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NHS POLICY LEAVES BLIND GIRL HOUSEBOUND

The mum of a blind eight-year-old whose NHS wheelchair flipped over and crashed into the road was left too terrified to continue to take her outside.

Lexi Tattal from Muswell Hill was given the wheelchair she could control herself to boost her independence at school. But as she is registered blind and has no awareness of danger this has proved too dangerous to use anywhere else.

Despite the danger, Lexi’s mum Lynette Humphrey’s, says Haringey Council wouldn’t adapt the wheelchair’s brakes to make it safer for Lexi and refused to let her have both a buggy and a wheelchair. She says this gave her no choice but to stop taking Lexi outside – until Newlife the Charity for Disabled Children provided the emergency loan of a specialist buggy.

As well as being registered blind, a life-limiting genetic condition which only 150 in the world are thought to have has left Lexi unable to stand or walk. She has development delay and needs constant supervision to prevent her injuring herself.

Mum Lynette said: “One piece of equipment just doesn’t fit every situation. We had been using a specialist buggy, but had to give it back when they gave Lexi the wheelchair – which is brilliant for school where it’s a safe environment for her to learn new skills, but too dangerous anywhere else.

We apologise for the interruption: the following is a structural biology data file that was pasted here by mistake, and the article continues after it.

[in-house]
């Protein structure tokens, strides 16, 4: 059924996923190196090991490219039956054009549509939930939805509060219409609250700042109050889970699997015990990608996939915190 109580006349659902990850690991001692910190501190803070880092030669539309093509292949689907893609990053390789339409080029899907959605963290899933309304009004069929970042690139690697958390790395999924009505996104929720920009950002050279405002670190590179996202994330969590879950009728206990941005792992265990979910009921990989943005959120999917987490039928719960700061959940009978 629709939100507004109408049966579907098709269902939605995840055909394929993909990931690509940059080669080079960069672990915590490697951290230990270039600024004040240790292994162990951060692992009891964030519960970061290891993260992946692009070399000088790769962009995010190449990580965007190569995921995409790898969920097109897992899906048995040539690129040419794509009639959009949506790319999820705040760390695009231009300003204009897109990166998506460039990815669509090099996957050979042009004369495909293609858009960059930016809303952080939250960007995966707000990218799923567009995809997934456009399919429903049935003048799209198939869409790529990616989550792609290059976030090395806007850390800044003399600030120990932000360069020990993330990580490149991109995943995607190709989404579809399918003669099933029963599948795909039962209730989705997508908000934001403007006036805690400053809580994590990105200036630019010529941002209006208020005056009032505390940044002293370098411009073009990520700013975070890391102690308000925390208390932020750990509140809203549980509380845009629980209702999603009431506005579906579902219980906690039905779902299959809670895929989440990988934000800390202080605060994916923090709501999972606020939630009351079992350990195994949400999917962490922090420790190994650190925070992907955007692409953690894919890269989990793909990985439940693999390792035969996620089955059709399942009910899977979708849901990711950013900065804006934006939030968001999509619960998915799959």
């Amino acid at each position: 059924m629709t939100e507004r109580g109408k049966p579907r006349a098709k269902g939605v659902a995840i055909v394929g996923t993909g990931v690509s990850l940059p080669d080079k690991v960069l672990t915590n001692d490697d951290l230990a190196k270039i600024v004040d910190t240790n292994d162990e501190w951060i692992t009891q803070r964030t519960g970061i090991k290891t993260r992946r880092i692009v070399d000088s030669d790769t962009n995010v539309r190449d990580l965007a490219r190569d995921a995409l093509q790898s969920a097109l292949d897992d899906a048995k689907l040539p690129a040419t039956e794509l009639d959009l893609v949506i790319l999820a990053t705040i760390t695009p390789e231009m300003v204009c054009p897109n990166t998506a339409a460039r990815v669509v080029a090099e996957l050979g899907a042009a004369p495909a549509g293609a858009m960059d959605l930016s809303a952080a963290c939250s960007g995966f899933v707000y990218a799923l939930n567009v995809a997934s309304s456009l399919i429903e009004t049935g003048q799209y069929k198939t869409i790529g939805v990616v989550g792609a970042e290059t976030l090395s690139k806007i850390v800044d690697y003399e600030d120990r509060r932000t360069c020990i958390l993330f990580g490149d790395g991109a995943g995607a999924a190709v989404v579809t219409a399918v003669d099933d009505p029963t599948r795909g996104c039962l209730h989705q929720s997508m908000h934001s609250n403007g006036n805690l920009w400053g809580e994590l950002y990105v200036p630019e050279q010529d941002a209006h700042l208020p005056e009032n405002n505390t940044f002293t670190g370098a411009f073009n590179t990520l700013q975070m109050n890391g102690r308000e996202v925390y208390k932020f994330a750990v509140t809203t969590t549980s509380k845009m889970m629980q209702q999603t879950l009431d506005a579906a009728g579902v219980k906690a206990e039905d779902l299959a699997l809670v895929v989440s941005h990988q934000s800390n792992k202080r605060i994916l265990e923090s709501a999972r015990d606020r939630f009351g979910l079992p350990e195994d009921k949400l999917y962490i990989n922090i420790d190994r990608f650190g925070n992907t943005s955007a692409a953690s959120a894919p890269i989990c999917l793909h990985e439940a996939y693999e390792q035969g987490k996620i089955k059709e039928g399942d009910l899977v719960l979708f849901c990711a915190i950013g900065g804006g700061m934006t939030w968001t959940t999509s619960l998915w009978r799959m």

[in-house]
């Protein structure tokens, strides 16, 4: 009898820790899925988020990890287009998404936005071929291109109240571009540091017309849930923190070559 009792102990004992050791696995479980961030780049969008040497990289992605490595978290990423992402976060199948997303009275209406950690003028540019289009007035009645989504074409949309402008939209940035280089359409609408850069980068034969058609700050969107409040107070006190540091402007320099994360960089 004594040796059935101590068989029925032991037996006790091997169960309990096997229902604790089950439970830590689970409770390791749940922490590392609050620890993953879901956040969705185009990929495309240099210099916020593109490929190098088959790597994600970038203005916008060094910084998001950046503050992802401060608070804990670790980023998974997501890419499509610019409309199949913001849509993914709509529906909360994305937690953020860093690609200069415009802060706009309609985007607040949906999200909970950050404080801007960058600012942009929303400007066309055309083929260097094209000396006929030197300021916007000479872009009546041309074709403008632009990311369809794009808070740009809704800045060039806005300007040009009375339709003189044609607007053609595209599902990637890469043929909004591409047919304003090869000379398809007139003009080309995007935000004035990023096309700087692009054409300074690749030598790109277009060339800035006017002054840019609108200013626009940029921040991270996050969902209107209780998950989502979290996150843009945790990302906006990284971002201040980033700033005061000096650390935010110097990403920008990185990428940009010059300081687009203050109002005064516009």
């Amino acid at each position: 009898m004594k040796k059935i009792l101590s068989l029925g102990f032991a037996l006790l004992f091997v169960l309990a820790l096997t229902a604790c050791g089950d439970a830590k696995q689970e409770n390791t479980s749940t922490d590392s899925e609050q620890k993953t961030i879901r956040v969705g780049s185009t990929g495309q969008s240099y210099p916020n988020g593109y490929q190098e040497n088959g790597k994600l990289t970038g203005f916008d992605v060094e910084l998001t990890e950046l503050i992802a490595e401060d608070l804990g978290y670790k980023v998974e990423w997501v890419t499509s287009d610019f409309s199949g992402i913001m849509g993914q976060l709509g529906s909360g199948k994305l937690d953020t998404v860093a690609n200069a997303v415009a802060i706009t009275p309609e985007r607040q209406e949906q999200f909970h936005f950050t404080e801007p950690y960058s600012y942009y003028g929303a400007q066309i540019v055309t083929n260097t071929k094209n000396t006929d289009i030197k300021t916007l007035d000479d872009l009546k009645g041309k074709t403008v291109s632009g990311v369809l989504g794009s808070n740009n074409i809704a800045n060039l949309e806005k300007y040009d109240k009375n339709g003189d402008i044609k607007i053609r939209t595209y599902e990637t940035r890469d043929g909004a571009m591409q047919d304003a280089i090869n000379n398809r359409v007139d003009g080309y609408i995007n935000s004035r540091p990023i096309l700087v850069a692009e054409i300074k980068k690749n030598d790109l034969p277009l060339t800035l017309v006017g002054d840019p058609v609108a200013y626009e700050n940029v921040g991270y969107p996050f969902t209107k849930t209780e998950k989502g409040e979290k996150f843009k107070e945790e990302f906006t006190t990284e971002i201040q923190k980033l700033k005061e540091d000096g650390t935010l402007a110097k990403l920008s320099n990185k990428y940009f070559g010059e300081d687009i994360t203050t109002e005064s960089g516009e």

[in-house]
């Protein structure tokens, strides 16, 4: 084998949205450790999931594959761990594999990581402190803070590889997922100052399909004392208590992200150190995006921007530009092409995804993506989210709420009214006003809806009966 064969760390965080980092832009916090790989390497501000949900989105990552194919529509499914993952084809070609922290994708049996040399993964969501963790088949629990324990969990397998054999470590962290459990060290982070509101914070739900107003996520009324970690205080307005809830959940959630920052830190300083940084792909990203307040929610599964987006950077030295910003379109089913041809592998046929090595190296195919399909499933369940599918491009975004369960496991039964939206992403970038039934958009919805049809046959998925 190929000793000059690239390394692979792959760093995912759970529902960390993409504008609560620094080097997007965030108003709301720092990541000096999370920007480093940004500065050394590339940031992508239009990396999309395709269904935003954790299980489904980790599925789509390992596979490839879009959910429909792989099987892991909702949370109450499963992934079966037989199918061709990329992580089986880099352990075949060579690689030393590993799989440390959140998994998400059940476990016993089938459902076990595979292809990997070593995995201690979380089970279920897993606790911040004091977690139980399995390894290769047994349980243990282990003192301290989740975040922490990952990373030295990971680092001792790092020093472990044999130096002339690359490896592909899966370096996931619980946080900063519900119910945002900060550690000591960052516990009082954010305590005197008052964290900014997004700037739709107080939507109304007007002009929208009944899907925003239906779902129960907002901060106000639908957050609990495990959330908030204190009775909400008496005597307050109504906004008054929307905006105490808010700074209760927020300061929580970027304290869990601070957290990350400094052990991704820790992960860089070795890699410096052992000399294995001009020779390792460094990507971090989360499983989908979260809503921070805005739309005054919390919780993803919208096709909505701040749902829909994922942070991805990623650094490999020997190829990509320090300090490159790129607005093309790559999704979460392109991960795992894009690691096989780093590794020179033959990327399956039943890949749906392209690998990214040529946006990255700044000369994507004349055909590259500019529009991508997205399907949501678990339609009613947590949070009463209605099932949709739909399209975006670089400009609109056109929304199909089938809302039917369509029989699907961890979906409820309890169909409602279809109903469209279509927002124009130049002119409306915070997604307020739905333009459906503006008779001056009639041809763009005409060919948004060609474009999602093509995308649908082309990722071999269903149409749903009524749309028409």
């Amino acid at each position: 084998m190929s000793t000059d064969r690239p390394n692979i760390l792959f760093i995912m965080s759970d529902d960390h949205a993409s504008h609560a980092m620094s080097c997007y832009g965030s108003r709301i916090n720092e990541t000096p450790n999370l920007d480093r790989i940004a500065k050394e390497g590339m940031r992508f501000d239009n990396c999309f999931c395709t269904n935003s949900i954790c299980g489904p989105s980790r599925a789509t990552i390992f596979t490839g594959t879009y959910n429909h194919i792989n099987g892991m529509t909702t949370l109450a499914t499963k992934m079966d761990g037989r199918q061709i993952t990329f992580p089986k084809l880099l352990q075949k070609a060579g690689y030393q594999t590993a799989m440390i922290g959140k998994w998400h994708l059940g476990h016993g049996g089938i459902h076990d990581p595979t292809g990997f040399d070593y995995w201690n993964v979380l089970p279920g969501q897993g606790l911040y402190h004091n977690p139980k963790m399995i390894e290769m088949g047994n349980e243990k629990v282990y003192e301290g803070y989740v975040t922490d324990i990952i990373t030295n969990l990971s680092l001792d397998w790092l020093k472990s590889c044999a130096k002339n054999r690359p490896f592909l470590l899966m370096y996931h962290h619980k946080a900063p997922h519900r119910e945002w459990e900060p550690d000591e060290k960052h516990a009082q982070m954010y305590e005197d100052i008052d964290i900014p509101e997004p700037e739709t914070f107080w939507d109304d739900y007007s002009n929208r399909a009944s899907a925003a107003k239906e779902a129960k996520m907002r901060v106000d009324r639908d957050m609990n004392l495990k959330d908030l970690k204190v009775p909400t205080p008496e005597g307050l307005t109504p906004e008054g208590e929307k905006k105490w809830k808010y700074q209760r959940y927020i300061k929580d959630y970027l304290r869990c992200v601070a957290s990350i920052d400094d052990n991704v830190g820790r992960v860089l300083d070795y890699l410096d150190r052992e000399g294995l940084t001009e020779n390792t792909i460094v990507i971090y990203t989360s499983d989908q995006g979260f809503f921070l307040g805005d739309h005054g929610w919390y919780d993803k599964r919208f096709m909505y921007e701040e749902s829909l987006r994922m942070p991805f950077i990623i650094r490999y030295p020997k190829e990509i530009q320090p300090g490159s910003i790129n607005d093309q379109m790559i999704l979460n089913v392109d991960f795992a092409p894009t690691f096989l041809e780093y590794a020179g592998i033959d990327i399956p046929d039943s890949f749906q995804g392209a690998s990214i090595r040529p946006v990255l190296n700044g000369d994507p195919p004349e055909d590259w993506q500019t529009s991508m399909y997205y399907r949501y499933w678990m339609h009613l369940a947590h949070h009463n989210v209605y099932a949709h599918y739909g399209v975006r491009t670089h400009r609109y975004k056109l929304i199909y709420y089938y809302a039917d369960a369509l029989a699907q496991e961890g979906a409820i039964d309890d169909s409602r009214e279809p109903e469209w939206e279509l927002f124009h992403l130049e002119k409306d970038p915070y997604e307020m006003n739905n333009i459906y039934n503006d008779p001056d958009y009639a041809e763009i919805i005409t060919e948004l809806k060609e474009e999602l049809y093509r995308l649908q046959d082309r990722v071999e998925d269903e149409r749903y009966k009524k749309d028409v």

“I had reached crisis point. It only takes a moment for her to release the brakes and plough into other people or objects. She also injures herself by stopping the wheels with her hands and jams her feet under the footplate, but I couldn’t afford to buy a specialist buggy so it was too dangerous for me to take Lexi outside.

“I was feeling really desperate, especially with the school holidays coming up. We would just be trapped at home all day. Thankfully Lexi’s therapist suggested contacting Newlife – I am so glad I did.

“Now we can go outside and I know Lexi can’t hurt herself. It means we have been able to carry on with everyday life and do so much more together.”

Newlife is the only charity providing emergency loans of specialist equipment for disabled and terminally ill children, and aims to deliver the equipment within 72 hours. Newlife then works with the family and local health services to ensure that a long-term solution is put into place.

Newlife has provided urgently needed equipment to more than 1,000 children in the last five years.

Carrick Brown, Newlife’s Senior Manager of the Care Services Department, said: “Children’s disabilities don’t always fit neatly into categories and one piece of equipment can’t always fulfil all of a child’s needs, which leaves children, like Lexi, as risk of injury.

“We’re seeing a worrying increase in the number of cases of children who are being denied equipment by local health services despite them being at significant risk of immediate injury or worse. Last year we provided 250 emergency equipment loans of equipment, a 16per cent increase on the previous year.”

Just £1,100 would provide two children with the emergency equipment they need to save or change their lives. If you would like to help a child like Lexi you can make a donation here: www.newlife.support/GiveEEL

 

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